In reductivist short-hand, The English Beat are the Rolling Stones of second wave ska. Whereas colleagues The Specials could blend truly personal and compelling B&W movie lyrical vignettes with noir post-punk, the (English) Beat dug deeper into the bag of soul and funk for their seminal pre-reggae homages. Early on, they were just as tough in the anti-drug “Mirror In The Bathroom,” and on covers of great R&B songs like “Tears Of A Clown.” But soon the band could really mix it up, being the closest and earliest thing to multi-ethnic fusion the UK “new wave” scene had.
The English Beat are very underrated, but weren’t so by international fans and critics in the early 80s, even if many American listeners thought they were early MTV one-hit wonders with “Sooner Or Later” (a perfect pop song from a more ambitious third album Special Beat Service, from 1981). Though artistically capable of transcending their dole-punk 2 Tone origins by having Jamaican veteran sax player Saxa in the band, their way-ahead-of-the-curve “world beat” sophomore release “Wha’ppen?” mystified the pork-pie wearing yobs who adored the right tight skuffles from their debut (the ska collection-essential I Just Can’t Stop It). And Rankin’ Roger and Dave Wakeling were probably the most charming and charismatic front-men in 2 Tone, as many of the others came off scary and too-political.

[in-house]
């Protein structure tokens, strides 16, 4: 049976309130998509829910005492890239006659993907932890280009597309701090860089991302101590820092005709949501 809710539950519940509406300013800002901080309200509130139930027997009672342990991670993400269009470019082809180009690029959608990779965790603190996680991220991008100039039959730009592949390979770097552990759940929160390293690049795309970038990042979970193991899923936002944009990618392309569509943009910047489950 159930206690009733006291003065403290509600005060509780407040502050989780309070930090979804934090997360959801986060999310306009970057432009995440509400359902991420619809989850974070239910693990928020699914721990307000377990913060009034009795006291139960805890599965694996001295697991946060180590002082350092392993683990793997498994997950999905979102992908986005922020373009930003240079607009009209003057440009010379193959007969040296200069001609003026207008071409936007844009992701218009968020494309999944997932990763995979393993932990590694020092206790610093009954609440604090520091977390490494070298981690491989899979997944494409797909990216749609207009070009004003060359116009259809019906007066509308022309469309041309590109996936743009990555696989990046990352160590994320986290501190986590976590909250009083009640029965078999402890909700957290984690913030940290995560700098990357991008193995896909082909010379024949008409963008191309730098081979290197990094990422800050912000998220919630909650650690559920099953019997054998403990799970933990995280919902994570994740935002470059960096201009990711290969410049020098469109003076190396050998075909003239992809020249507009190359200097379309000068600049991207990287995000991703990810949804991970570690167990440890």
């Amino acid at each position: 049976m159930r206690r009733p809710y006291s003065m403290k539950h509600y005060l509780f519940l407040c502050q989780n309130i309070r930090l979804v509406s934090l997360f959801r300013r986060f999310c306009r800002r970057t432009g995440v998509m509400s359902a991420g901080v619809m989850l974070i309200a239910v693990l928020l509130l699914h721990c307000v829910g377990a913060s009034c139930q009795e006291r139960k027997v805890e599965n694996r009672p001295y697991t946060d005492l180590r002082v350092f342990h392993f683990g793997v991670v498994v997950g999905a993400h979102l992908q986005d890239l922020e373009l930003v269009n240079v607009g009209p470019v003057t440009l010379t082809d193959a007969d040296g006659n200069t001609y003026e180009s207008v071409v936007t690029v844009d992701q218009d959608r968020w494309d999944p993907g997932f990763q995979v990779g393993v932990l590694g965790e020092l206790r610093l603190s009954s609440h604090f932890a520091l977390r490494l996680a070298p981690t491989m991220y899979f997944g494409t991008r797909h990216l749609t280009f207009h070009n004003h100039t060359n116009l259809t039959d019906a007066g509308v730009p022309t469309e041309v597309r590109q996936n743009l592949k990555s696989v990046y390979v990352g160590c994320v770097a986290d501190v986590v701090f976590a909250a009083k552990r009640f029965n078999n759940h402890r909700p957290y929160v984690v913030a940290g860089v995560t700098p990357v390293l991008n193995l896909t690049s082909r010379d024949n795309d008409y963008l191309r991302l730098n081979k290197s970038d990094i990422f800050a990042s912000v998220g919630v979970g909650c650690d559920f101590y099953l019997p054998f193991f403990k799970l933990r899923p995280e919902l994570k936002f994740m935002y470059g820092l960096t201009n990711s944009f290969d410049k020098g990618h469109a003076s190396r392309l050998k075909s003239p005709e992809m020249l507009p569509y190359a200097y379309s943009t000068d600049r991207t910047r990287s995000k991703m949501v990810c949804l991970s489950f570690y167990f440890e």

Those glee club harmonies third wave ska bands nicked in the mid-90s? The more fluid textures of post-alternative groups in that period infusing the chugging rhythms with more improvisatory horns and power pop stylings? You can probably blame The English Beat for that. But their early work is as mod as The Specials, and the later full-screen experiments of their last two original LPs still sound hot, fresh, and ambitious even today.
Finishing up the last of the Bumbershoot Music Lounge performances is probably the most packed house so far. The English Beat, extra instruments, et al dominated the stage. Drums, keys, guitar, bass, sax, tambourine, and an acoustic guitar kept the melodies flowing and the energy up. Opening with “I’ll Take You There,” and jammed their way into “I Confess,” got the audience tapping their toes and clapping their hands.
Between each song, frontman Dave Wakeling entertained us with quips about each upcoming song, like clarifying that despite what you might think, “Mirror in the Bathroom is not about cocaine,or excercising political ideas about corporate sponsorship.. Antonee First, equipped with a tambourine asked us if we were in the mood for ska before they launched into “Save it for Later.” Suddenly we were in every John Huhes movie with “Tenderness,” and all the holdouts were up and dancing soon enough. “Mirror in the Bathroom,” The English Beat’s final song in the Music Lounge, was heavy-hitting and really kicked. If “Tenderness” played into our nostalgic bones, then “Mirror” ripped them clean out of our bodies.